Sun Salutation A
Sanskrit: Surya Namaskar A
Photo of Maggie Anderson taken by Maggie Anderson
The traditional Sun Salutation A Sequence is the most common and widely used Vinyasa out there today. (Click on the image to the right to see larger in a higher resolution.) Literally translated as “bow to the sun”. This sequence is great if you have low energy or poor circulation. As yoga teachers we will build off of this sequence into more dynamic or complex sequences to focus on certain areas of the body for our goals in each individual class. As with all Vinyasa flows, each time you flow through this sequence, synchronize your breath with your movements.
Even the most experienced Yogi and Yogini have difficulty with some of the poses held in the Sun Salutation. You may modify this sequence, for example, by placing the knees down on the mat for Chaturanga and Runners Lunge (low lunge) or skipping Chaturanga completely if you have Carpal Tunnel Syndrome. This sequence is great for warming up the entire body, as well as strengthening and stretching. It is recommended to we practice at least six rounds of the Sun Salutation daily, preferably in the morning when we are more energized.
“One of the means of honoring the sun is through the dynamic asana sequence Surya Namaskar (better known as Sun Salutation). The Sanskrit word namaskar stems from namas, which means “to bow to” or “to adore.” (The familiar phrase we use to close our yoga classes, namaste — te means “you” — also comes from this root.) Each Sun Salutation begins and ends with the joined-hands mudra (gesture) touched to the heart. This placement is no accident; only the heart can know the truth.” ~ Yogajournal.com
Directions on how to come into this sequence:
Please, also, click on the image above to follow along visually how to come into this pose. For full text directions read below. Also, click on the individual pose links for a deeper look and direction into each pose:
1. To begin, stand in Tadasana (Mountain Pose) with Anjali Mudra contemplating the sun or light of awareness in your heart. Distribute your weight evenly over both feet. Establish a slow, steady rhythm for your breath. Find your center.
2. Next, inhale and stretch your arms out to the side and overhead into Urdhva Hastasana (Upward Salute). Reach your heart and arms to the heavens, sending your greeting to the sun.
3. As you exhale, hollow out your belly and fold into Uttanasana (Standing Forward Bend), connecting down into the earth. Keep your legs firmly engaged.
4. Exhale, step right foot back, Runners Lunge. Left knee directly over the left ankle, back leg straight, toes curled under. Firm thighs and glutes, extend from rear heel to crown.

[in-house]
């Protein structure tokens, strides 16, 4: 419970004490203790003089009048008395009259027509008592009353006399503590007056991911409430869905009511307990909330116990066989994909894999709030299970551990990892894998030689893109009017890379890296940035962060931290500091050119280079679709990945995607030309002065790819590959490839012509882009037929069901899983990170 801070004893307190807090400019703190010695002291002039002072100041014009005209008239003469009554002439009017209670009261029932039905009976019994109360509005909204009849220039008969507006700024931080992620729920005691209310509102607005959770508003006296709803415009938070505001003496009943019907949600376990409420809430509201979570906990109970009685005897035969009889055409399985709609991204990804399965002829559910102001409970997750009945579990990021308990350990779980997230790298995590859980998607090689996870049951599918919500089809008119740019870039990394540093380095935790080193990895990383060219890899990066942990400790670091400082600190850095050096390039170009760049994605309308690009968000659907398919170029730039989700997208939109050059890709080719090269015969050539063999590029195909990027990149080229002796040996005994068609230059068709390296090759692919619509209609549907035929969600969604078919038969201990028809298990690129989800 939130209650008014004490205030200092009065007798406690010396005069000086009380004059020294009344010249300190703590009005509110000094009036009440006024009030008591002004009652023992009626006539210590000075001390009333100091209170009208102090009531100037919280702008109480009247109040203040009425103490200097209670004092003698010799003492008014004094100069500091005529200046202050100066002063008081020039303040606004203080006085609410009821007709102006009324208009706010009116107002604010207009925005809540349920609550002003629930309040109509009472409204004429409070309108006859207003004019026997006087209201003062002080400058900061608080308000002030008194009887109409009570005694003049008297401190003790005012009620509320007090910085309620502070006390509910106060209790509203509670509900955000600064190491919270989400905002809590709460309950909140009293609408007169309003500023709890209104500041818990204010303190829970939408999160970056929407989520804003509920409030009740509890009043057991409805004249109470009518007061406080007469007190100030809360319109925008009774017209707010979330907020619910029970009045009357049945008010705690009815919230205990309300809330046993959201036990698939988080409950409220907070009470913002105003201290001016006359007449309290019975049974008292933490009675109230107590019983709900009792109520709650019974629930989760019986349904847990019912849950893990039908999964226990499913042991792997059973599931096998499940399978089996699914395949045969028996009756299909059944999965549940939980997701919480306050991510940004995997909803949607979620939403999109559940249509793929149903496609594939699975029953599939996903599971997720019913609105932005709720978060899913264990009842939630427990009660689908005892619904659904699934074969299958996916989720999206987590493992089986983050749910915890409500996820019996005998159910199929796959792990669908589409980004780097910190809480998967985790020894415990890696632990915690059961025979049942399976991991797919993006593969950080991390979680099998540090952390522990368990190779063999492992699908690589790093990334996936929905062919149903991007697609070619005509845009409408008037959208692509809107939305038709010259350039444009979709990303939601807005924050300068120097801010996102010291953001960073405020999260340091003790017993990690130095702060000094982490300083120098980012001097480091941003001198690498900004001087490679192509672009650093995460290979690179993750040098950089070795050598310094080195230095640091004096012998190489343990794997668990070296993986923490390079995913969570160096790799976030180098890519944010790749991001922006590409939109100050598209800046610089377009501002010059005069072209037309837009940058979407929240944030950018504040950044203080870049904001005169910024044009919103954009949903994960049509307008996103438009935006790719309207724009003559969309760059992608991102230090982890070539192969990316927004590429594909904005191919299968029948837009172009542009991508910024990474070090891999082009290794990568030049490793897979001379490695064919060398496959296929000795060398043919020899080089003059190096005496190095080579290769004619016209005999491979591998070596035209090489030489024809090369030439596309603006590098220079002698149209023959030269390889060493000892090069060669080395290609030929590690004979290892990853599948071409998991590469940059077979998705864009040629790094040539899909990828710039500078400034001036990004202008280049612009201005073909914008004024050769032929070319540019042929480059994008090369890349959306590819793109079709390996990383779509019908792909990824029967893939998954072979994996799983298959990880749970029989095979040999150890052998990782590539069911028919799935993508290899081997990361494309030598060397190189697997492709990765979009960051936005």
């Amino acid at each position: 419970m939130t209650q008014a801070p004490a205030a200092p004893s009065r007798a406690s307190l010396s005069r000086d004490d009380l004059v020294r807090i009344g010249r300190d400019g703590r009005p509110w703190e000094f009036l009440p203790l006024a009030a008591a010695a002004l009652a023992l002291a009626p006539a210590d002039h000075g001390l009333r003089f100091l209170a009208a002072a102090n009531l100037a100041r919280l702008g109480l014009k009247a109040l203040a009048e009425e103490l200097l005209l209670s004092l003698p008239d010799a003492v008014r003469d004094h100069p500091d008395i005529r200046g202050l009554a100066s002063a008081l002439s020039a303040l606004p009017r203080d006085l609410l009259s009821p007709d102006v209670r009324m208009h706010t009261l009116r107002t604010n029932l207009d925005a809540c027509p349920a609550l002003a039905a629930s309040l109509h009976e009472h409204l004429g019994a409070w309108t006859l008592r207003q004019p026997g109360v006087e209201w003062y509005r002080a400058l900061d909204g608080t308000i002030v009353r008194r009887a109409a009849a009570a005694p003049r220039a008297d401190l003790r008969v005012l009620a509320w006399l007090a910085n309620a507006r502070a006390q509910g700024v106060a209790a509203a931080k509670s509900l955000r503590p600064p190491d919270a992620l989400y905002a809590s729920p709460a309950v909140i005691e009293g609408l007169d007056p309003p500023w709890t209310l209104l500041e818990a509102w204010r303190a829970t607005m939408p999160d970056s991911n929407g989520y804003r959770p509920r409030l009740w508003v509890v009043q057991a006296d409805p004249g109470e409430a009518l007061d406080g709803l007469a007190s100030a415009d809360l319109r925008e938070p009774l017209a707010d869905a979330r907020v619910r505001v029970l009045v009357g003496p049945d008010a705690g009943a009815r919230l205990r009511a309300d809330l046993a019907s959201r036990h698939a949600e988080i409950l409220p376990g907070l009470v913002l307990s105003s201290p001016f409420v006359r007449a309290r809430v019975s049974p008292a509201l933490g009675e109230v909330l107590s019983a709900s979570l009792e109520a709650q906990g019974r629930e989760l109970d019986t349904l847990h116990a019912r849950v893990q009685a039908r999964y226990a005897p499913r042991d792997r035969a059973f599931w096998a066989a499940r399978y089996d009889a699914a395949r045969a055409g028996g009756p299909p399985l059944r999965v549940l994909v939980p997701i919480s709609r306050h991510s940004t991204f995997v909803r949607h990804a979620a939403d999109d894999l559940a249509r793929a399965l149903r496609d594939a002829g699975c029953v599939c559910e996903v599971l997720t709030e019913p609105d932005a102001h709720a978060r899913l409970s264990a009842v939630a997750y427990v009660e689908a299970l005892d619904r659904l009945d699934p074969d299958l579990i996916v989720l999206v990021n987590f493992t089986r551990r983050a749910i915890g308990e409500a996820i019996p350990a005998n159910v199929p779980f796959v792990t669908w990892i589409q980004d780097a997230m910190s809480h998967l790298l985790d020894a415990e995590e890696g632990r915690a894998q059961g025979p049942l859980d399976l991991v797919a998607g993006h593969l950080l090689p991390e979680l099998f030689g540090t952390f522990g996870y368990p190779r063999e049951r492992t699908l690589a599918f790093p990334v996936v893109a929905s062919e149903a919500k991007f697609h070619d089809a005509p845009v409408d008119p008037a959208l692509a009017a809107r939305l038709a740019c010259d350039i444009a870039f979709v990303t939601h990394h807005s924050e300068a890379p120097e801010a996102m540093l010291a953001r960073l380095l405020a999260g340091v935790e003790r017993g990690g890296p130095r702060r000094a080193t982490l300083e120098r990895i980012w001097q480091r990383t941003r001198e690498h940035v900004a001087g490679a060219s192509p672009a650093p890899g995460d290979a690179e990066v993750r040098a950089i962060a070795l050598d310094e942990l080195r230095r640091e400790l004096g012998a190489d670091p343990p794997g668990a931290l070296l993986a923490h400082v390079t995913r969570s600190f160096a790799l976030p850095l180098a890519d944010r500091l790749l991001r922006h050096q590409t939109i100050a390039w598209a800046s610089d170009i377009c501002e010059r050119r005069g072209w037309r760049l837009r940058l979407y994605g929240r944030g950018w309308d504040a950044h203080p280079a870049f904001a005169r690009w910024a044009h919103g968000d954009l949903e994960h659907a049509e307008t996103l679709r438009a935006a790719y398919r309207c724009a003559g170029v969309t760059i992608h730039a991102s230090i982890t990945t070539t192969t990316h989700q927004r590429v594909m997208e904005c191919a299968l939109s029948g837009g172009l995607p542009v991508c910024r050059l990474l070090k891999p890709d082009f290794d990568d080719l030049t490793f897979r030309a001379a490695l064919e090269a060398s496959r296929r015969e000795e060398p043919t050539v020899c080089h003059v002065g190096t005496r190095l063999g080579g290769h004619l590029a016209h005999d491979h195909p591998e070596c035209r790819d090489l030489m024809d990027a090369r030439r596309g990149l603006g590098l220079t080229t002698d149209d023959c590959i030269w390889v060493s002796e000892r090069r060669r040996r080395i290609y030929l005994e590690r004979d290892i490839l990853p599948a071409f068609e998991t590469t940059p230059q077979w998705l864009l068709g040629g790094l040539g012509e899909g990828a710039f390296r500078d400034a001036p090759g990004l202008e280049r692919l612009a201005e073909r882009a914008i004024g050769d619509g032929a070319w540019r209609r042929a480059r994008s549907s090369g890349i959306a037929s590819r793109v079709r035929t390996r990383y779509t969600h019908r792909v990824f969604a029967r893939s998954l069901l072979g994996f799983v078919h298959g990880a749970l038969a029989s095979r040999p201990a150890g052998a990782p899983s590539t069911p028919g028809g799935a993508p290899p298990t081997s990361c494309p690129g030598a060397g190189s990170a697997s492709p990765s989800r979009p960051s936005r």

5. Exhale and step left foot back behind you into Plank Pose. Your wrists should be flat on the floor, shoulder-distance apart, and your feet should be at hip distance. Back is straight like a board, wrists, elbows, shoulders in alignment. Firm glutes and press into the palms, heels and crown. Take a full breath in as you lengthen through your spine.
6. Exhale and lower into Chaturanga Dandasana (Four-Limbed Staff Pose) (or modified Chaturanga Dandasana by placing knees down first), keeping your legs straight and pushing back into your heels or bringing your knees to the floor. Elbows are in towards the body and sternum is between the thumbs. Build heat in the center of your body as you hold this challenging posture.
7. Inhale and carve your chest forward into Urdhva Mukha Svanasana (Upward-Facing Dog), directing that energy out from your heart. Pull your shoulders back and open your collarbones. Engage your legs but relax your gluteal muscles.
8. Exhale and roll over the toes, coming into Adho Mukha Svanasana (Downward-Facing Dog Pose). Ground down through your hands and feet as you lengthen your spine. Remain here for five breaths.
9. Inhale, right foot runners lunge, Runners Lunge. Right knee directly over the right ankle, back leg straight, toes curled under. Firm thighs and glutes, extend from rear heel to crown.
10. Exhale back to Forward Fold (Uttanasana), surrendering into the fold.
11. Inhale, reverse swan dive up , reaching your arms out wide to your sides and coming to stand through a flat back. Feel a renewed sense of energy as you draw your arms overhead into Upward-Facing Dog (Urdhva Hastasana).
12. Exhale and return to Mountain (Tadasana), your home base, hands at your heart in Anjali Mudra. Remain here for a few breaths, feeling the movement of energy through your body, or continue on to your next salute.
When not to do this sequence or to modify/Contraindications:
Contraindications and modifications for each individual pose within the Sun Salutation A sequence can be found on their individual pose pages (as linked above).
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